Pay special attention to veterans and their mental health during the holidays, doctor says

The holidays are full of emotions, but stress especially can really build up this time of year, and veteran organizations across the country want to remind you to look out for our service men and women during this vulnerable time.

Marine Sgt. Jordan Maynard, a veteran, shared his journey for anyone struggling with loneliness or depression this holiday season.

"I wanted to go to the military really all my life since I was a kid," he explained. He joined in 2005 and was deployed to Afghanistan twice before being struck by an explosive device.

Without his family and the military nonprofit Semper Fi & America's Fund, he says he would be in a much different situation.

"My case manager is one of the first faces I remember seeing, and she's still with me to this day," he said, adding, "I don't think my life would be the same without them. I feel like they're kind of a light in the dark at times, and they have taken me out or some pretty dark places."

The number of U.S. military suicides jumped by 15% last year.

The holidays can be the most challenging time of the year, especially for those suffering from PTSD, as well as mental and physical challenges.

Dr. David Oslin says, "Veterans are more likely to die from suicide than the non-veterans and that's unfortunate. The numbers are about 17 a day."

The U.S. Department of Veterans Affairs offers a wide range of services to make sure no veteran is left behind.

"When you have veterans in the family, it's just to be mindful of this time for them. It could be a great time of joy but also a great time of sorrow. So looking for changes in behavior or changes in mood, that might signal an issue. Certainly look for overindulgence in substances during this time and the dangers that that can bring on," Oslin said.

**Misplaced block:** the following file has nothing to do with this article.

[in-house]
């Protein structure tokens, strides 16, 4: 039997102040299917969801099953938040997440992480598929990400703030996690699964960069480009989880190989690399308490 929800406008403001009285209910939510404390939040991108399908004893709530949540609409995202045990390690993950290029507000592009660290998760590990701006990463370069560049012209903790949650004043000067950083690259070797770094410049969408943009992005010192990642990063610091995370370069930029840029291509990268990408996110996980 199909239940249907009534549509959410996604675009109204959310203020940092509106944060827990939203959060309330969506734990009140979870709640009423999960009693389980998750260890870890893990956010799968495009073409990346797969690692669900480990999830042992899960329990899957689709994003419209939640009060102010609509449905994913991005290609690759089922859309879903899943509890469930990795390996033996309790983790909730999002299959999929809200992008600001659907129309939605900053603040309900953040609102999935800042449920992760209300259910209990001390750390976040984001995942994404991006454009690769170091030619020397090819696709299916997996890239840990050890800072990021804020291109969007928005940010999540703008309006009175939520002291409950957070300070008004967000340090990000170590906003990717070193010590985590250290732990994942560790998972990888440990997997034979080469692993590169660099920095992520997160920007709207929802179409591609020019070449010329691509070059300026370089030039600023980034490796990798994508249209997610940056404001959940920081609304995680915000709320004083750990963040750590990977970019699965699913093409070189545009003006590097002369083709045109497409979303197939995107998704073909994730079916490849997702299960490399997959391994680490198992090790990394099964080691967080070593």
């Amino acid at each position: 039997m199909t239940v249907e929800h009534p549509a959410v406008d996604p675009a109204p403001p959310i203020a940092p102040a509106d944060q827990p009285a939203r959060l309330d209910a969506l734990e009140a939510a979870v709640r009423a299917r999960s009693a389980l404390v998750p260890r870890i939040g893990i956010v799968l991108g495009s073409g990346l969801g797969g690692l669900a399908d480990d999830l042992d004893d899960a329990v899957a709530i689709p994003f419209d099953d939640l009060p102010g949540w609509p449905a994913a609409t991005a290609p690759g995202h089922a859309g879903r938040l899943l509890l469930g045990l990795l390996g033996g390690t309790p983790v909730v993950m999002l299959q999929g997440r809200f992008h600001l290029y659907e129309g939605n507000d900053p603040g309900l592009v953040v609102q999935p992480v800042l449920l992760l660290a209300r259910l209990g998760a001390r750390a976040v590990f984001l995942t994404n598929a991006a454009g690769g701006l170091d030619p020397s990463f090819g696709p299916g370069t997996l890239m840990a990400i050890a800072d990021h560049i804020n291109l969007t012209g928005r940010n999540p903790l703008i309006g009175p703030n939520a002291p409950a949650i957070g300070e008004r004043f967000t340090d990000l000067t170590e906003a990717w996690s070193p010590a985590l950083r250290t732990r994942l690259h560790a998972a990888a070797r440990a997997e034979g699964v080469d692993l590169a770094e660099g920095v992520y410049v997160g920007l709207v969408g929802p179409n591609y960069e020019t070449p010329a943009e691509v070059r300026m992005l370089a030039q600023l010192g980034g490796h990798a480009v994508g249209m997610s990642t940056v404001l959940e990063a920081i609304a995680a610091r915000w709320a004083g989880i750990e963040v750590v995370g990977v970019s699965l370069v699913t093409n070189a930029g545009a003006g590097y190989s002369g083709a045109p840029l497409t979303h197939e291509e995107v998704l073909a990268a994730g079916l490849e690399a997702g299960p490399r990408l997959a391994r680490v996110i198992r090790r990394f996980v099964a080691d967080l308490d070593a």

Maynard advises, "Just be patient. Recover. Recovery is slow. Just be patient and don't lose motivation."

If you or a loved one is feeling distressed, call the National Suicide Prevention Lifeline. The crisis center provides free and confidential emotional support 24 hours a day, 7 days a week to civilians and veterans. Call the National Suicide Prevention Lifeline at 1-800-273-8255. Or text HOME to 741-741 (Crisis Text Line).

Resources for Veterans and Supporters

  • Veterans Crisis Line: A free, anonymous, confidential resource available to Veterans in crisis, as well as concerned family members and friends. Call 1-800-273-8255 and Press 1, text to 838255, or chat at
  • VA Resource Locator: This tool can help Veterans find local mental health and suicide prevention resources, including their local suicide prevention coordinator.
  • VA S.A.V.E. Training: Training designed to teach anyone who interacts with Veterans how to recognize warning signs of crisis and what to do to help a Veteran who may be at risk.
  • Make the Connection: VA’s premier mental health literacy and anti-stigma website highlights Veterans’ real, inspiring stories of recovery and connects Veterans and their family members and friends with local resources.
  • VA Mental Health: VA’s repository of mental health resources, information, and data materials.
  • Resources for Family Members and Friends: Encourage caregivers and loved ones to explore VA’s resources for family members and friends to learn more about different kinds of mental health challenges, how they are treated and how loved ones can help while learning tools to keep strong themselves.

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